“The Union of India, the Delhi Administration and the Delhi Development Authority can not escape their duty to the workers to ensure that their contractors comply with the provisions of different labour laws and that the contractors fail to comply with the laws, the workers would clearly have a cause of action against them as principal employers.”

Neerja Chaudhary V., Madhya Pradesh State

The Petitioner claimed that a number of labourers saved from the quarries of Faridabad were not rehabilitated, given the fact that a long period had elapsed. The petitioner argued that the government of the state was obliged to overlook the rehabilitation of rescued labourers and the rehabilitation of labourers is necessary in order to guarantee their right to life under the Indian Constitution of 1950.

The Hon’ble Court held that the bonded labourers must be identified, rescued, and also rehabilitated, in accordance with the requirements of Article 21 and 23. The court stressed the importance of rehabilitation, noting that in the absence of any concrete measures to rehabilitate rescued labourers, they would again be driven into the state of poverty and under standard conditions and could lead them back to the bonded labour system.

Laws on Slavery Worldwide

Slavery has been prevalent throughout all societies worldwide. In different countries, the practice of slavery was abolished at different times. Slavery in both nations has been eliminated de jure to this day. Several nations, though, do require such activities which are close to slavery, and still occur in other countries across the world in a specific way.

There are several treaties, agreements, and resolutions concerned with slavery. Under Contemporary Law slavery has been ended. The Universal Declaration of Human Rights (1948)[xiii] ensures that no person is to be held in slavery or servitude. In addition, it states that slavery must be eliminated in all forms. There are other conventions that have been introduced in international law, such as Protocol to the Abolition of Slavery. The International Covenant on Civil and Political Rights ( ICCPR) also promises that there should be no person facing slavery. The Abolitionist Movement has been taking place all over the world to abolish slavery.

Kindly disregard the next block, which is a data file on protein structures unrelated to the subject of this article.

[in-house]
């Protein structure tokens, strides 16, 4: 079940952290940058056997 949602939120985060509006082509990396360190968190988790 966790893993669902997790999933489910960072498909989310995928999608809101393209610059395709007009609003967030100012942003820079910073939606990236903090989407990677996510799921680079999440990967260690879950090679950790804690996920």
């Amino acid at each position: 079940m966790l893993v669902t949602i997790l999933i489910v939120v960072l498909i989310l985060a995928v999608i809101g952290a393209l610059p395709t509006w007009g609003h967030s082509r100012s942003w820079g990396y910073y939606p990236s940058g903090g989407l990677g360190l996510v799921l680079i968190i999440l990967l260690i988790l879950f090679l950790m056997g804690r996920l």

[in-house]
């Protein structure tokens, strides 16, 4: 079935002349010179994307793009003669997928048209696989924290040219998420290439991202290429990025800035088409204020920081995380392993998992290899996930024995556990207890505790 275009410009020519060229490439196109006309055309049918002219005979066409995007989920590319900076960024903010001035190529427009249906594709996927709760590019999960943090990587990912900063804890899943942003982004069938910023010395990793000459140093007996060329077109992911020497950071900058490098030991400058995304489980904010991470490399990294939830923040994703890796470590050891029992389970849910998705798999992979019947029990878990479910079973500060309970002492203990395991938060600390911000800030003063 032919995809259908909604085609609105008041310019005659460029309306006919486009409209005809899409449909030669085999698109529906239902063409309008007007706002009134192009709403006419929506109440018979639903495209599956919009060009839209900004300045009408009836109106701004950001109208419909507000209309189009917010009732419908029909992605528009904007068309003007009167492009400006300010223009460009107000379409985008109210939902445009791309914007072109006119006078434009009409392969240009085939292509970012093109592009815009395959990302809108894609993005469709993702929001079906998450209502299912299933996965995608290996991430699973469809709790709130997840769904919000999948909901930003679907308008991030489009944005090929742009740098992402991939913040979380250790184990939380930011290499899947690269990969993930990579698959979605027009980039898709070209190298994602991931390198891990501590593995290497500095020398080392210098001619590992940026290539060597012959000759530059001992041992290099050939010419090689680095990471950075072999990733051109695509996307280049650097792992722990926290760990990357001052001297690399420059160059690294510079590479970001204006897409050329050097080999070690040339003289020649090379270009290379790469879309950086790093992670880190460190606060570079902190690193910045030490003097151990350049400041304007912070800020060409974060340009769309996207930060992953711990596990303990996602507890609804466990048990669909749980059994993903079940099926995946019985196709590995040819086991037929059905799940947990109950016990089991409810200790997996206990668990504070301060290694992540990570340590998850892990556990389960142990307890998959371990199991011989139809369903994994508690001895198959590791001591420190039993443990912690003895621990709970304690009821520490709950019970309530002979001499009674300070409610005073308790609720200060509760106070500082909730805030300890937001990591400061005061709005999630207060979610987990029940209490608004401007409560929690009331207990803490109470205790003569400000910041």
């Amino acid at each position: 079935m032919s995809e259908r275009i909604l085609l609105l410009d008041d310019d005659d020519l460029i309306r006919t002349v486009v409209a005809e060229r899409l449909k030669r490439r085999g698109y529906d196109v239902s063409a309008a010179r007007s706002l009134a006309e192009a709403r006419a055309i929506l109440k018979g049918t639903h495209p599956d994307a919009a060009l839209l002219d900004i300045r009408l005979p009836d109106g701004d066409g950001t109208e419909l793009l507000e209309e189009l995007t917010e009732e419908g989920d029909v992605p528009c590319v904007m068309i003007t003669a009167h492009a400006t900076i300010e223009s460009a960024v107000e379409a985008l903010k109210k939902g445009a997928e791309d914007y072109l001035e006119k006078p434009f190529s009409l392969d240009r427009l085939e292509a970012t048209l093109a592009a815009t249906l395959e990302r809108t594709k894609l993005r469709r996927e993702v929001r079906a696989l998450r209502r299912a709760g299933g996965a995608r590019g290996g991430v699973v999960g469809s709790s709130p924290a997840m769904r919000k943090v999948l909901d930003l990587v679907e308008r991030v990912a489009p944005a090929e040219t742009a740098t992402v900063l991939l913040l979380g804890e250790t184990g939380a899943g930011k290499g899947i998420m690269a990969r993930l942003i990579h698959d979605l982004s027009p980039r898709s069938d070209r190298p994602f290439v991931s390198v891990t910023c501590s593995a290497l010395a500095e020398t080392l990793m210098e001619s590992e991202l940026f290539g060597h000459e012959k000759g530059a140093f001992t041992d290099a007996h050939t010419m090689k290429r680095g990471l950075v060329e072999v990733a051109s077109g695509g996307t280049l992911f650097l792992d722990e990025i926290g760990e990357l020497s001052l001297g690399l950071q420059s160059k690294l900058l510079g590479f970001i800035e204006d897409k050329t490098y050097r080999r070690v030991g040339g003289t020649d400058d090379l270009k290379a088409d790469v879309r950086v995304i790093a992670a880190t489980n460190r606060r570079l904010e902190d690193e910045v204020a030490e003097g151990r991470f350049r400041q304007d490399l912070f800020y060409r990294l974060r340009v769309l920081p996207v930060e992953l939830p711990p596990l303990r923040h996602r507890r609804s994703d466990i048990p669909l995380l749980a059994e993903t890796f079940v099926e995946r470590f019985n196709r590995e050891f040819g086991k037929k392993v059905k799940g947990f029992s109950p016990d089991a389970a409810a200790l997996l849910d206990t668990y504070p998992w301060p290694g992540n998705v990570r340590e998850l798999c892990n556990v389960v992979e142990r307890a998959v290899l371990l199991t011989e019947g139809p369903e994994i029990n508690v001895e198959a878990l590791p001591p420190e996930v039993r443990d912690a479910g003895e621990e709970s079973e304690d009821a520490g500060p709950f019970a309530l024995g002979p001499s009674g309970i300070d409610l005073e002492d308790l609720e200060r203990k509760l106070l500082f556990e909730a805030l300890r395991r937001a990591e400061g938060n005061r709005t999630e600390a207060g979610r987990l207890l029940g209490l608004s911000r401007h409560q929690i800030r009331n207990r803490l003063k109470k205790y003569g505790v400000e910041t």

Prostitution and slavery are the most endangering type of abuses of human rights in the world. Surprisingly, unlike every other issue, both problems aren’t different depending on faith, nationality, culture, sex, caste, class, etc. Though unbiased in these respects, they corrupt the entire universe. Some countries approved of these concepts and the rest refused. Those countries that disapprove had different approaches to getting rid of such a problem. Assenting to or denying these issues depends on the culture, norms, mentality of the people etc. of the country. The biggest issue here isn’t over the idea of being approved or rejected. All we need to do is end human rights violations.

Author: Arvind Bhati,
Lloyd law college 3rd year student